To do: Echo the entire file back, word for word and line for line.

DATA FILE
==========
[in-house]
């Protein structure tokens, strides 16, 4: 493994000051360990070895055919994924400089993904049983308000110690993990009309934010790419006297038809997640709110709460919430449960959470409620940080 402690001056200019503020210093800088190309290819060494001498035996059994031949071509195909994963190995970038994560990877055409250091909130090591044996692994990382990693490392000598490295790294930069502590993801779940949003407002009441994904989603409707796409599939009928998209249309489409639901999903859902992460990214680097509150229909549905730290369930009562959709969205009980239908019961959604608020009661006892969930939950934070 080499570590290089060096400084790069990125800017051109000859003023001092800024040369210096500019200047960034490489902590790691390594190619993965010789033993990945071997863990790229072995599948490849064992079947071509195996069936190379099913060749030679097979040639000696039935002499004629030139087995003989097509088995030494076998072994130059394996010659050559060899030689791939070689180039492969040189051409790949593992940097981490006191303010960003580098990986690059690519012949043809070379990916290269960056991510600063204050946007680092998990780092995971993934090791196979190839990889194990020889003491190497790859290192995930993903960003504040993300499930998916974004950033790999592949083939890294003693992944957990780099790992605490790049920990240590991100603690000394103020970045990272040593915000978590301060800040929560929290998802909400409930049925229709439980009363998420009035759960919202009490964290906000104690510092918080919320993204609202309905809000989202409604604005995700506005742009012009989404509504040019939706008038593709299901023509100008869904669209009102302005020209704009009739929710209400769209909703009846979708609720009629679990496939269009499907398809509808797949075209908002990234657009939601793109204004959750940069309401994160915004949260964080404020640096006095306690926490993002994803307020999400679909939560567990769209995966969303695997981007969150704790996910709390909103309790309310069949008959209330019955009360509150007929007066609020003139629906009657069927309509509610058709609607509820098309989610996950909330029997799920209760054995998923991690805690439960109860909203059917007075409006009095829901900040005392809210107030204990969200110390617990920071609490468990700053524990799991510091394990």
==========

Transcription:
[in-house]
């Protein structure tokens, strides 16, 4: 493994000051360990070895055919994924400089993904049983308000110690993990009309934010790419006297038809997640709110709460919430449960959470409620940080 402690001056200019503020210093800088190309290819060494001498035996059994031949071509195909994963190995970038994560990877055409250091909130090591044996692994990382990693490392000598490295790294930069502590993801779940949003407002009441994904989603409707796409599939009928998209249309489409639901999903859902992460990214680097509150229909549905730290369930009562959709969205009980239908019961959604608020009661006892969930939950934070 080499570590290089060096400084790069990125800017051109000859003023001092800024040369210096500019200047960034490489902590790691390594190619993965010789033993990945071997863990790229072995599948490849064992079947071509195996069936190379099913060749030679097979040639000696039935002499004629030139087995003989097509088995030494076998072994130059394996010659050559060899030689791939070689180039492969040189051409790949593992940097981490006191303010960003580098990986690059690519012949043809070379990916290269960056991510600063204050946007680092998990780092995971993934090791196979190839990889194990020889003491190497790859290192995930993903960003504040993300499930998916974004950033790999592949083939890294003693992944957990780099790992605490790049920990240590991100603690000394103020970045990272040593915000978590301060800040929560929290998802909400409930049925229709439980009363998420009035759960919202009490964290906000104690510092918080919320993204609202309905809000989202409604604005995700506005742009012009989404509504040019939706008038593709299901023509100008869904669209009102302005020209704009009739929710209400769209909703009846979708609720009629679990496939269009499907398809509808797949075209908002990234657009939601793109204004959750940069309401994160915004949260964080404020640096006095306690926490993002994803307020999400679909939560567990769209995966969303695997981007969150704790996910709390909103309790309310069949008959209330019955009360509150007929007066609020003139629906009657069927309509509610058709609607509820098309989610996950909330029997799920209760054995998923991690805690439960109860909203059917007075409006009095829901900040005392809210107030204990969200110390617990920071609490468990700053524990799991510091394990």